Marc EstradaDr. Robert L. Fraser
JWH100Y1 Section L5101
March 5, 2013
Confederation geographically united the colonies of a fledgling Canada. The union defined borders, created governments and brought the various peoples of Canada together under a single dominion. However, the imposition of geographic union on the people did not immediately bring union amongst the people themselves. Political, cultural, economic, and, at times, regional divisions were present and even perpetuated by groups in power. During the late nineteenth and early twentieth centuries, the peoples of Canada would struggle to find acceptance within their own country.
The signing of the British North America Act in 1867 ushered in a new brand of government in Canada. This act created a strong federal government. The residual powers that remained were relegated to the provincial governments. Tension arose as federal and provincial government jockeyed over jurisdictional issues. In most cases, the federal government, with its sweeping powers, overruled the provincial authorities. A.R.M. Lower wrote:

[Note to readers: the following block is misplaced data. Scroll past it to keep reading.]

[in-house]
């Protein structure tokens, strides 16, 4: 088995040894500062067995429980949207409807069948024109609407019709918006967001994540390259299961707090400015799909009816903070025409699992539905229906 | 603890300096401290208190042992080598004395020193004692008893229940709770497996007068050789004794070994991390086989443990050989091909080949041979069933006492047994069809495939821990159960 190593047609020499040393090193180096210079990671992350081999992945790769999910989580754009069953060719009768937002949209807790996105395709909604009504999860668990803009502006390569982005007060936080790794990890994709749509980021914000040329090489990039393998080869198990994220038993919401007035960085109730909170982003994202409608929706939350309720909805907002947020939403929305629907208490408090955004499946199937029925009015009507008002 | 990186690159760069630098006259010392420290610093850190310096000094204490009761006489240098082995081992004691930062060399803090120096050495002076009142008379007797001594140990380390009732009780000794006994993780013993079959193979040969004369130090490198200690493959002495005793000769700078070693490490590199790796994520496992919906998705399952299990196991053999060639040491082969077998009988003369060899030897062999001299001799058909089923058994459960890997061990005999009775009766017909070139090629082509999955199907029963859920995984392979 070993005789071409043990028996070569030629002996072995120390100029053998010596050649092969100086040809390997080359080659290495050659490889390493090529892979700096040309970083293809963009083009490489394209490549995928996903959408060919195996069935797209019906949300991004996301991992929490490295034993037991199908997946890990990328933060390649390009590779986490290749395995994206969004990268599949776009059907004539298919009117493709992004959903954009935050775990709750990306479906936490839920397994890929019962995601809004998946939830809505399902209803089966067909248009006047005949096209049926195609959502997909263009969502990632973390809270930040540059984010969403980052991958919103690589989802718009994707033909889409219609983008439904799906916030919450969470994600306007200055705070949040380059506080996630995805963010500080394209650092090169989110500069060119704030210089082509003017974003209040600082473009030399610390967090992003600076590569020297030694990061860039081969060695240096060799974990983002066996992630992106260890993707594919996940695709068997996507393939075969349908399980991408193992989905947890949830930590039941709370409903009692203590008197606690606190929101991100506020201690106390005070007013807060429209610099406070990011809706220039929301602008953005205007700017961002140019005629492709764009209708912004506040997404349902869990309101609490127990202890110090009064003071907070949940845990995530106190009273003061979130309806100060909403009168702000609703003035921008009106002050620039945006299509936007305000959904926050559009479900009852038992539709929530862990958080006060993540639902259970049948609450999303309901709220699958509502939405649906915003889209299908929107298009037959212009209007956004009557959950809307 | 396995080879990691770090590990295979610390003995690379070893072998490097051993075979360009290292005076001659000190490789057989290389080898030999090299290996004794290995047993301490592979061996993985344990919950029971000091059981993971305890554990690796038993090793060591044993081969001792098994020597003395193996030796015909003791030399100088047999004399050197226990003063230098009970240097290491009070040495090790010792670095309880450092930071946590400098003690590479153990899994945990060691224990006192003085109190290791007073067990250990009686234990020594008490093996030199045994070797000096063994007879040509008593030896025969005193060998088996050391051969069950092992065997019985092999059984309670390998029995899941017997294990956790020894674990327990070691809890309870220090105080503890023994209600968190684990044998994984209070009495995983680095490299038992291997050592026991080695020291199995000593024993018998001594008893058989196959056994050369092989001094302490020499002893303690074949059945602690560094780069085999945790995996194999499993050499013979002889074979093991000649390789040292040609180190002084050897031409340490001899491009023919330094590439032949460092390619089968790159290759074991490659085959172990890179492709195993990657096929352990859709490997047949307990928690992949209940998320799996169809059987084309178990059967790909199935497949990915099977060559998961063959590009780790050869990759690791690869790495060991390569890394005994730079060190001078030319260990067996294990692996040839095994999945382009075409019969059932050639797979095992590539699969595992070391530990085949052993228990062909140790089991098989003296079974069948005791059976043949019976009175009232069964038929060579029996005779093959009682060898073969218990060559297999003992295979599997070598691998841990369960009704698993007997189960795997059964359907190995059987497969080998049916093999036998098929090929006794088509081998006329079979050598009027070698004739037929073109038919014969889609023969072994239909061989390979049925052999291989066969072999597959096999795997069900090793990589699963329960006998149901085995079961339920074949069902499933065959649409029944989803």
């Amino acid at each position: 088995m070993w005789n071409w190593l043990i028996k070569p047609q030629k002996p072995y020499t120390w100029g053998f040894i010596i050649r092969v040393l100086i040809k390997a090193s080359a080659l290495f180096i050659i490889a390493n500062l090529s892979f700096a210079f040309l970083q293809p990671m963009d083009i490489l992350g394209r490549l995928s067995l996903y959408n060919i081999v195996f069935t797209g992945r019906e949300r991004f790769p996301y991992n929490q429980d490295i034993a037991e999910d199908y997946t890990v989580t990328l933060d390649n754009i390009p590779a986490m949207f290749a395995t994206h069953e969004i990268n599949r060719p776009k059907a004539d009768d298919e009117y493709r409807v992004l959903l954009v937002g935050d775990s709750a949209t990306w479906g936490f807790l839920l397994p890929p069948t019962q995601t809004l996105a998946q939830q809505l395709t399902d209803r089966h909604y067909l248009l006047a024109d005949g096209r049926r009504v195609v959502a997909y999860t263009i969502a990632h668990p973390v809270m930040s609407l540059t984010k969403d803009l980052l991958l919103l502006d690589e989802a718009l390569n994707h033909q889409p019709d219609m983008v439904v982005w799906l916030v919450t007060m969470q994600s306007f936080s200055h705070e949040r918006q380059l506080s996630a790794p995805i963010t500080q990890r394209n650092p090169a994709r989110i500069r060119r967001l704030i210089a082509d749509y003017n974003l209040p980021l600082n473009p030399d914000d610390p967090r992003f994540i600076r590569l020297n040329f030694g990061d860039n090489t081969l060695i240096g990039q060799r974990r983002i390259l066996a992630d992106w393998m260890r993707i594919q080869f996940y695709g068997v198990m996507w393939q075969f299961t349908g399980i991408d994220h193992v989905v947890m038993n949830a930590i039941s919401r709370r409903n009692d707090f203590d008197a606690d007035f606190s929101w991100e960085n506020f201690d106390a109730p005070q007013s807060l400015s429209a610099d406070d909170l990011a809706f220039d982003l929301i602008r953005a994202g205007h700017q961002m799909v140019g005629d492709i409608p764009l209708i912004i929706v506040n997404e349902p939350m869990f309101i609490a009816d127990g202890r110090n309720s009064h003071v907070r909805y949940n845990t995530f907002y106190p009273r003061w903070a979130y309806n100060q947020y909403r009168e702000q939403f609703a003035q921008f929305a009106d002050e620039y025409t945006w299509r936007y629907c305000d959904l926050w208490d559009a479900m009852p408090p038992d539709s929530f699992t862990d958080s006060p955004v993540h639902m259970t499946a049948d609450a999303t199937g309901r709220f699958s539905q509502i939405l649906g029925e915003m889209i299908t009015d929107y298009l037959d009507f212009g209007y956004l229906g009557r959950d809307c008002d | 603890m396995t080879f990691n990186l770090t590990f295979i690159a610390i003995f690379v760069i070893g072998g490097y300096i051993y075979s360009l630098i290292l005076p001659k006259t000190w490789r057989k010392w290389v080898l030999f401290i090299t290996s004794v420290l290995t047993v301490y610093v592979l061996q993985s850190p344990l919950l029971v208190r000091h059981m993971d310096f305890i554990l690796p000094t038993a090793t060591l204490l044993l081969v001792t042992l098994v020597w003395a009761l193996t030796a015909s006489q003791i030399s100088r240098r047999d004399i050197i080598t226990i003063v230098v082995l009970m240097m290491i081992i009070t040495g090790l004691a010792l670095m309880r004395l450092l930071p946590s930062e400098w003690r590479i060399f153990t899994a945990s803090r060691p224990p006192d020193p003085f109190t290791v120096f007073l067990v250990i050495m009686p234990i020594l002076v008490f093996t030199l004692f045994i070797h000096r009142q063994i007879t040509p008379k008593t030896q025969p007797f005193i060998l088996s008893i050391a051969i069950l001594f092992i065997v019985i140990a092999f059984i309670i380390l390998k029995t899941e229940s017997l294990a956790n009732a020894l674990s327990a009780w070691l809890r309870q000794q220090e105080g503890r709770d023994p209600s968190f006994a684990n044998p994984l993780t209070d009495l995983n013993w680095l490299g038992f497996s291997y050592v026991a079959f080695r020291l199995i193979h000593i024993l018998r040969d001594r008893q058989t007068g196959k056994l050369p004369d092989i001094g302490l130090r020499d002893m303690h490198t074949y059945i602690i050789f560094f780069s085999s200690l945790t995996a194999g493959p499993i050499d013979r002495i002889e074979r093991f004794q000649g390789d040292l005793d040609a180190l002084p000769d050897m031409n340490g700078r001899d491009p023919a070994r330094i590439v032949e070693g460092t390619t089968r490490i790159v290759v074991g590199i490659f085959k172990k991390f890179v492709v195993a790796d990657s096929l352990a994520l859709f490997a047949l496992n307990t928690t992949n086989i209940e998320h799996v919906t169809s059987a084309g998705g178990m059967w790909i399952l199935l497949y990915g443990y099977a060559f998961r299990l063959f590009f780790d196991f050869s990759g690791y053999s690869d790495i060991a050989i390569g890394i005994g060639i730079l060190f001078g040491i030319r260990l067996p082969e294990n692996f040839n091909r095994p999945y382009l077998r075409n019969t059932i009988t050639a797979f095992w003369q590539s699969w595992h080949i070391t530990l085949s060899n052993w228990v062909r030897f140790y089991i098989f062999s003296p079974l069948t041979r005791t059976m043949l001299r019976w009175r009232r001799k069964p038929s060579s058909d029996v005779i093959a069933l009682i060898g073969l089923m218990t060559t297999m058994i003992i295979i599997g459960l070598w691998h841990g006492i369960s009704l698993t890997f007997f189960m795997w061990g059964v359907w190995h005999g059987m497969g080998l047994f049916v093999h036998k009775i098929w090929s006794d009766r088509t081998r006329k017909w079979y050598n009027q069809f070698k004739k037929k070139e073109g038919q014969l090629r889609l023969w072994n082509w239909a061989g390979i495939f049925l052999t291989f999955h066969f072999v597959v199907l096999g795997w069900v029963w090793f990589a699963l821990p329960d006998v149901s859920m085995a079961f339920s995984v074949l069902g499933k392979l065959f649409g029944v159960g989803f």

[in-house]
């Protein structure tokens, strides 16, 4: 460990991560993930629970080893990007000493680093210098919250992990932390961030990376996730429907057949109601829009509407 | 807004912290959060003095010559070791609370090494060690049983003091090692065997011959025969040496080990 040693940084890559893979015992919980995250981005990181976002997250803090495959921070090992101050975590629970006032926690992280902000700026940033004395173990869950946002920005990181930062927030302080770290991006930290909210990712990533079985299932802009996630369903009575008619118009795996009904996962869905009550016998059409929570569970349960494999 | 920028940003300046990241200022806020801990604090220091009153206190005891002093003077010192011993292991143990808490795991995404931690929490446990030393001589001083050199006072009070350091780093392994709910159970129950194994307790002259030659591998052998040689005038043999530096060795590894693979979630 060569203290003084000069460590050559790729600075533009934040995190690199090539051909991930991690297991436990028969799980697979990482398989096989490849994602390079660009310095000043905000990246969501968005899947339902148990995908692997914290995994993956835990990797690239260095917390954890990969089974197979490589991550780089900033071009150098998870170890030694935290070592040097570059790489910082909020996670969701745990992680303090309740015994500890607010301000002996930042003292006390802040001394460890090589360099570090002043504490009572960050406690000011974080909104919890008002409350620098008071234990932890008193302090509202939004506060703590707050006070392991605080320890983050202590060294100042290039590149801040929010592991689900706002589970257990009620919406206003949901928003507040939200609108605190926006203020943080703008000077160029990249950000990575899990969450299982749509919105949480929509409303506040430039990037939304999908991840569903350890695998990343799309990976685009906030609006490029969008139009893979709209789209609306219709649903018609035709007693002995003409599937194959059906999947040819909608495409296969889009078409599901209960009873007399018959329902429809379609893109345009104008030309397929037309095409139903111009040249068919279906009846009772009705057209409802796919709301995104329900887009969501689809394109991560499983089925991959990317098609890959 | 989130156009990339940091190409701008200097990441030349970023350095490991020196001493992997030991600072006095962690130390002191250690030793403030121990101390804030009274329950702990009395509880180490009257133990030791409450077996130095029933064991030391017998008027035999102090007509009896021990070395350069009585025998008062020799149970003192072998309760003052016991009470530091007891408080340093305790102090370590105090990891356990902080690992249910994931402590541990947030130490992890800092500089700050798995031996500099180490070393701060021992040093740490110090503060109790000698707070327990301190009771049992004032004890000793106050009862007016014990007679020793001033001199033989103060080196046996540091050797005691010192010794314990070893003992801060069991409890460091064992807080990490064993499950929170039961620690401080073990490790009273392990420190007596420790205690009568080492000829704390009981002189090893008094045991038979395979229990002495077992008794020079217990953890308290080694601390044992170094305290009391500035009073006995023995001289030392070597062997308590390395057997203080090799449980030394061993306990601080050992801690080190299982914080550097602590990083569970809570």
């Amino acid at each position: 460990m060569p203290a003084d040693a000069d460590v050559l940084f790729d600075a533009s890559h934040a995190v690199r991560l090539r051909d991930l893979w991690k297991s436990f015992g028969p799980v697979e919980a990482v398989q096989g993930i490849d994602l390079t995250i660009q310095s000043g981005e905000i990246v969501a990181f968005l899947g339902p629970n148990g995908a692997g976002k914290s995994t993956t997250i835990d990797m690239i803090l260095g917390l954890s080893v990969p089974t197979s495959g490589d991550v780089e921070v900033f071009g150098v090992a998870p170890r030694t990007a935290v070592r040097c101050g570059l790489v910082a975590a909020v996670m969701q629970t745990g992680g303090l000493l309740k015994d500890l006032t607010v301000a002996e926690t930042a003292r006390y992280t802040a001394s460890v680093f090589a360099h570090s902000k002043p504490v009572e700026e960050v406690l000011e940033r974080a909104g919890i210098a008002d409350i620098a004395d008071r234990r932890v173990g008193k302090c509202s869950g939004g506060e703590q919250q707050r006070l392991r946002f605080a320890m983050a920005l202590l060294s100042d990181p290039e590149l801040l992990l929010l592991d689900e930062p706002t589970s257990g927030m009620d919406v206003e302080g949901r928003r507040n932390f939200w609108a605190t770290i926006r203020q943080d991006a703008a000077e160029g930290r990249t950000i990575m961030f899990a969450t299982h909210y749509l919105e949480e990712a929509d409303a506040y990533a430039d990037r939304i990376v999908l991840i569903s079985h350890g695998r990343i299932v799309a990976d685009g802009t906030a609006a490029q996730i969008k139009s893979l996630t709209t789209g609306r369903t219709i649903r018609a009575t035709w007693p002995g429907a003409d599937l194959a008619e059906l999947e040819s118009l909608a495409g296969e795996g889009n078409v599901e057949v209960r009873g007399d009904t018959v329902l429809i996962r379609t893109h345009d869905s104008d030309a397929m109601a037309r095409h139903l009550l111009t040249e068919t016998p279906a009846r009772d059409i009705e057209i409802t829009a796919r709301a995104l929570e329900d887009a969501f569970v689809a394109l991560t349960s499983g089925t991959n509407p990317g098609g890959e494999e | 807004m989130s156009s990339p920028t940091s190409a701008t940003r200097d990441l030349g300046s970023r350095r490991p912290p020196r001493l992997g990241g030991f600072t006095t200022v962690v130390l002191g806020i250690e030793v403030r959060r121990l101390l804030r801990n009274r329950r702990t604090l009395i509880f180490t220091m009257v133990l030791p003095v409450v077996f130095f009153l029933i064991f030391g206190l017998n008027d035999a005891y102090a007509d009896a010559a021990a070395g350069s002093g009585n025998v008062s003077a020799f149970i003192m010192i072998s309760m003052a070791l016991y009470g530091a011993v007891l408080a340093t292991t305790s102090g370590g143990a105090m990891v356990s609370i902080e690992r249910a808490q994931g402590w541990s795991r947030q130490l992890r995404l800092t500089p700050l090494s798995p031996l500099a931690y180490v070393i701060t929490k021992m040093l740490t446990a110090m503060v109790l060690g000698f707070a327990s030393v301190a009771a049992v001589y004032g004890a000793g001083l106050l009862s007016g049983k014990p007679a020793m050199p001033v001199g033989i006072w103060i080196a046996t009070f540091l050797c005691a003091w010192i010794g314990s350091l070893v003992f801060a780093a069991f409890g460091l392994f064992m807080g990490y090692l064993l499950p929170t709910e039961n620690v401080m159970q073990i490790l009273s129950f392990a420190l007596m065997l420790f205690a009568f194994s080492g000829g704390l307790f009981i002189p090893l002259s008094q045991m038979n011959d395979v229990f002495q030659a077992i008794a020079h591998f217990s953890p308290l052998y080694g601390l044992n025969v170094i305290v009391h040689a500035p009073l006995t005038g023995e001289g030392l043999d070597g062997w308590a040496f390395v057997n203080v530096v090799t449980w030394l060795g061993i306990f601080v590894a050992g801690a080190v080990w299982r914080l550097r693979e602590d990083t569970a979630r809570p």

“What happened in 1867 was that the Crown, in the fullness of its wisdom, decided to rearrange its administrative areas in British North America…All were cast into the crucible of Imperial omnicompetence and came out remelted, shining, new, and fused.”
Lower’s interpretation compares the Crown with the newly formed Canadian government. The power given to the new federal government resembled that of the Crown. Provincial rights advocates began campaigning to the British government to intervene in order to grant more power to the provinces. These advocates struggled to accept governance of issues formerly handled by the quasi-independent colonies that were now being administered by a federal government. This political division fueled a lack of unity amongst the peoples of Canada.
In 1868 it became apparent to...